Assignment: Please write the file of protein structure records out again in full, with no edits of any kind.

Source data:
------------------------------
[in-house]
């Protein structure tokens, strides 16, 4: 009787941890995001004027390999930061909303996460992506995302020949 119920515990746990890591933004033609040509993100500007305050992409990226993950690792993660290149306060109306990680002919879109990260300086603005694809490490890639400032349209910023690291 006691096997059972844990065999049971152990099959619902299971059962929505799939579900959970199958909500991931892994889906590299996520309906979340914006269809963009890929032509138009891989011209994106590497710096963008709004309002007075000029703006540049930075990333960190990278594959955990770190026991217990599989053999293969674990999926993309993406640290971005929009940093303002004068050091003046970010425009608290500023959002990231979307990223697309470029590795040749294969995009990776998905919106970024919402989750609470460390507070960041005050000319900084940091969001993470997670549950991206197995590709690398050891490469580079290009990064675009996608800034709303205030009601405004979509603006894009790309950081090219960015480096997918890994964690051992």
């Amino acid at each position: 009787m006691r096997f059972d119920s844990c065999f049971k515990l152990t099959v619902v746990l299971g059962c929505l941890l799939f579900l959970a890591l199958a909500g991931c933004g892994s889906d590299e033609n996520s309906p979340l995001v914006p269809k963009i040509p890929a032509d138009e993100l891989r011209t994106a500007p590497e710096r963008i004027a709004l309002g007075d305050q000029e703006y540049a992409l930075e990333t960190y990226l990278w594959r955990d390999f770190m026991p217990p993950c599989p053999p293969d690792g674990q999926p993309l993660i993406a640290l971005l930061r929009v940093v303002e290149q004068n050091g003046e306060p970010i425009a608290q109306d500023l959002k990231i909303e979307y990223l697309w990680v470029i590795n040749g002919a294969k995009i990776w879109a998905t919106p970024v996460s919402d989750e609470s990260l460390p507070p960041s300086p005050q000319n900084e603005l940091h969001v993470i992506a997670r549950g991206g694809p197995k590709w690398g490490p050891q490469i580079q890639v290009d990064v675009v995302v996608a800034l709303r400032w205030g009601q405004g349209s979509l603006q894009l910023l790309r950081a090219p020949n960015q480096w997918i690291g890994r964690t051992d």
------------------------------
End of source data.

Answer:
[in-house]
């Protein structure tokens, strides 16, 4: 009787941890995001004027390999930061909303996460992506995302020949 119920515990746990890591933004033609040509993100500007305050992409990226993950690792993660290149306060109306990680002919879109990260300086603005694809490490890639400032349209910023690291 006691096997059972844990065999049971152990099959619902299971059962929505799939579900959970199958909500991931892994889906590299996520309906979340914006269809963009890929032509138009891989011209994106590497710096963008709004309002007075000029703006540049930075990333960190990278594959955990770190026991217990599989053999293969674990999926993309993406640290971005929009940093303002004068050091003046970010425009608290500023959002990231979307990223697309470029590795040749294969995009990776998905919106970024919402989750609470460390507070960041005050000319900084940091969001993470997670549950991206197995590709690398050891490469580079290009990064675009996608800034709303205030009601405004979509603006894009790309950081090219960015480096997918890994964690051992």
């Amino acid at each position: 009787m006691r096997f059972d119920s844990c065999f049971k515990l152990t099959v619902v746990l299971g059962c929505l941890l799939f579900l959970a890591l199958a909500g991931c933004g892994s889906d590299e033609n996520s309906p979340l995001v914006p269809k963009i040509p890929a032509d138009e993100l891989r011209t994106a500007p590497e710096r963008i004027a709004l309002g007075d305050q000029e703006y540049a992409l930075e990333t960190y990226l990278w594959r955990d390999f770190m026991p217990p993950c599989p053999p293969d690792g674990q999926p993309l993660i993406a640290l971005l930061r929009v940093v303002e290149q004068n050091g003046e306060p970010i425009a608290q109306d500023l959002k990231i909303e979307y990223l697309w990680v470029i590795n040749g002919a294969k995009i990776w879109a998905t919106p970024v996460s919402d989750e609470s990260l460390p507070p960041s300086p005050q000319n900084e603005l940091h969001v993470i992506a997670r549950g991206g694809p197995k590709w690398g490490p050891q490469i580079q890639v290009d990064v675009v995302v996608a800034l709303r400032w205030g009601q405004g349209s979509l603006q894009l910023l790309r950081a090219p020949n960015q480096w997918i690291g890994r964690t051992d």